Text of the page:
The electrons’ quantized levels are essential to understanding the atom. In the early twentieth century, an important clue that the classical rules had to radically change was that classically, electrons circling a nucleus are not stable. They would radiate energy and quickly fall into the center. Not only would this be nothing like an atom, it wouldn’t permit the structure of matter that follows from stable atoms as we know them.

Niels Bohr in 1912 was faced with a challenging choice—abandon classical physics or abandon his belief in observed reality. Bohr wisely chose the former and assumed classical laws don’t apply at the small distances occupied by electrons in an atom. This was one of the key insights that led to the development of quantum physics.

Once Bohr ceded Newton’s laws, at least in this limited regime, he could postulate that electrons occupied fixed energy levels—according to a quantization condition that he proposed involving a quantity called orbital angular momentum. According to Bohr, his quantization rule applied on an atomic scale. The rules were different from those we use at macroscopic scales, such as for the Earth circulating around the Sun.

Technically, quantum mechanics still applies to these larger systems as well. But the effects are far too small to ever measure or notice. When you observe the orbit of the Earth or any macroscopic object for that matter, quantum mechanics can be ignored. The effects average out in all such measurements so that any prediction you make agrees with its classical counterpart. As discussed in the first chapter, for measurements on macroscopic scales, classical predictions generally remain extremely good approximations—so good that you can’t distinguish that quantum mechanics is in fact the deeper underlying structure. Classical predictions are analogous to the words and images on an extremely high-resolution computer screen. Underlying them are the many pixels that are like the quantum mechanical atomic substructure. But the images or words are all we generally need (or want) to see.

Quantum mechanics constitutes a change in paradigm that becomes apparent only at the atomic scale. Despite Bohr’s radical assumption, he didn’t have to abandon what was known before. He didn’t assume classical Newtonian physics was wrong. He simply assumed that classical laws cease to apply for electrons in an atom. Macroscopic matter, which consists of so many atoms that quantum effects can’t be isolated, obeys Newton’s laws, at least at the level at which anyone could measure the success of its predictions. Newton’s laws are not wrong. We don’t abandon them in the regime in which they apply. But at the atomic scale, Newton’s laws had to fail. And they failed in an observable and spectacular fashion that led to the development of the new rules of quantum mechanics.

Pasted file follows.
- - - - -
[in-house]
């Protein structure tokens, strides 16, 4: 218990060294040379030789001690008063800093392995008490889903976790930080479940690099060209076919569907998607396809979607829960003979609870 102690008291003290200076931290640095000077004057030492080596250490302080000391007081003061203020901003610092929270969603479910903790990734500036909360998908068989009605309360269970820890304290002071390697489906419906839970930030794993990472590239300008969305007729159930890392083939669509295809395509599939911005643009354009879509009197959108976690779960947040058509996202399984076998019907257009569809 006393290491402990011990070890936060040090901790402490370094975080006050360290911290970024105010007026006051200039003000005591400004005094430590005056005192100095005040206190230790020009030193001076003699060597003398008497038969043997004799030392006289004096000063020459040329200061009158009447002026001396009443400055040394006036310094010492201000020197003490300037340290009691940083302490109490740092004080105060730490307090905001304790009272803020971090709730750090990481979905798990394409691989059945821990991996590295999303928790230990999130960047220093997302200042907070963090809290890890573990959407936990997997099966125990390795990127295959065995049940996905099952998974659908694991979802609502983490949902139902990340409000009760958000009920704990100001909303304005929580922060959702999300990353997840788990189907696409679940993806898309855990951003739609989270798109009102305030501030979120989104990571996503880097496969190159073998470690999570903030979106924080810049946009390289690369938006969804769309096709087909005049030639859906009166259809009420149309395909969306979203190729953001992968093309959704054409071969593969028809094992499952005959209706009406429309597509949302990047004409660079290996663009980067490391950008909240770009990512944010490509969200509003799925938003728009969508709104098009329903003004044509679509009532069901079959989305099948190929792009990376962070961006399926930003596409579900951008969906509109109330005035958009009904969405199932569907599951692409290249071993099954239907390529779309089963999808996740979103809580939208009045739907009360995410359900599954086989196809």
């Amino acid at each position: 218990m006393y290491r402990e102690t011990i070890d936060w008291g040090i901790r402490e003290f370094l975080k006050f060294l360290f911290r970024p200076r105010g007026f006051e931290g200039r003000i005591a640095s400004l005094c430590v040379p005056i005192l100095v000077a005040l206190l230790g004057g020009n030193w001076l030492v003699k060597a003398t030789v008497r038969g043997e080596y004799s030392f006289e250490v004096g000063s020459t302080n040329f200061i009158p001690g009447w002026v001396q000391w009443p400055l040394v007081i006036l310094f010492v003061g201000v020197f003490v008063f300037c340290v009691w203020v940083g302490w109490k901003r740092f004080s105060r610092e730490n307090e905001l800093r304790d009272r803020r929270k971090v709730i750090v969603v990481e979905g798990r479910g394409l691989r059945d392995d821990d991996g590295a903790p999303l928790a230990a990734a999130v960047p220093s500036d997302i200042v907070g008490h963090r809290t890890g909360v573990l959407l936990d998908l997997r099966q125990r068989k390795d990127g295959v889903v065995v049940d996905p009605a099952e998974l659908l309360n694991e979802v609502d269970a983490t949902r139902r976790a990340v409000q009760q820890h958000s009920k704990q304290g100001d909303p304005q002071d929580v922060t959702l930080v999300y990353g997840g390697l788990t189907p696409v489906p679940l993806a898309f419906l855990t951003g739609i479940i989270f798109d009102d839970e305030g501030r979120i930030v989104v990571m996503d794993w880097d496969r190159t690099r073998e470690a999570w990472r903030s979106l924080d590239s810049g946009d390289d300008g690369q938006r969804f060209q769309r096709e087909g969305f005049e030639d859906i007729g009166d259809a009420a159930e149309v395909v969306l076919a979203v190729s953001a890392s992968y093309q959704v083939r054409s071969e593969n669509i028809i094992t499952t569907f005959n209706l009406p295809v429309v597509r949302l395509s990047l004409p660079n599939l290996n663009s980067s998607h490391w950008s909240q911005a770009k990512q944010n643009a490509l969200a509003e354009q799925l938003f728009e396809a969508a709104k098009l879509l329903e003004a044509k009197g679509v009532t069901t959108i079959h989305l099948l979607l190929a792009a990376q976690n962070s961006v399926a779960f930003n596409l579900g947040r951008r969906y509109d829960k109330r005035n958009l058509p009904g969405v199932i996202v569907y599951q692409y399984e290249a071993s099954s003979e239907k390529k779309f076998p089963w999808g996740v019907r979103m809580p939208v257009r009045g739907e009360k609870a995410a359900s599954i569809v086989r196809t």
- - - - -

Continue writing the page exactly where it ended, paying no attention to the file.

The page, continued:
As we continue our journey down in scale into the atomic nucleus itself, we will continue to see the emergence of different descriptions, different basic components, and even different physical laws. But the basic quantum mechanical paradigm will remain intact.

Inside the atom, we’ll now explore inner structure with size of about 10 femtometers, the nuclear size of a hundred thousandth of a nanometer. So far as we have measured to date, electrons are fundamental—that is, there don’t seem to be any smaller components of electrons. The nucleus, on the other hand, is not a fundamental object. It is composed of smaller elements, known as nucleons. Nucleons are either protons or neutrons. Protons have positive electric charge and neutrons are neutral, with neither a positive nor negative charge.

One way to understand the nature of protons and neutrons is to recognize that they are not fundamental either. George Gamow, the great nuclear physicist and science popularizer, was so excited about the discovery of protons and neutrons that he thought it was the final “other frontier”: he didn’t think any further substructure existed. In his words:

“Instead of a rather large number of ‘indivisible’ atoms of classical physics, we are left with only three essentially different entities; protons, electrons, and neutrons… Thus it seems we have actually hit the bottom in our search for the basic elements of which matter is formed.” 28

That was a little shortsighted. More precisely, it was not shortsighted enough. There does exist further substructure—more elementary components to the proton and neutron—but the more fundamental elements were challenging to find. One had to be able to study length scales smaller than the size of the proton and neutron, which required higher energies or smaller probes than existed when Gamow made his inaccurate prediction.

If we were to now enter inside the nucleus to see nucleons and protons with size about a fermi—about ten times smaller than the nucleus itself—we would encounter objects Murray Gell-Mann and George Zweig suspected existed inside nucleons. Gell-Mann creatively named these units of substructure quarks, in his telling inspired by a line from James Joyce’s Finnegans Wake (“three quarks for Muster Mark”). The up and down quarks inside a nucleon are the more fundamental objects of smaller size (the two up and one down quarks inside are shown in Figure 16) that a force called the strong nuclear force binds together to form protons and neutrons. Despite its generic name, the strong force is a specific force of nature—one that complements the other known forces of electromagnetism, gravity, and the weak nuclear force that we’ll discuss later.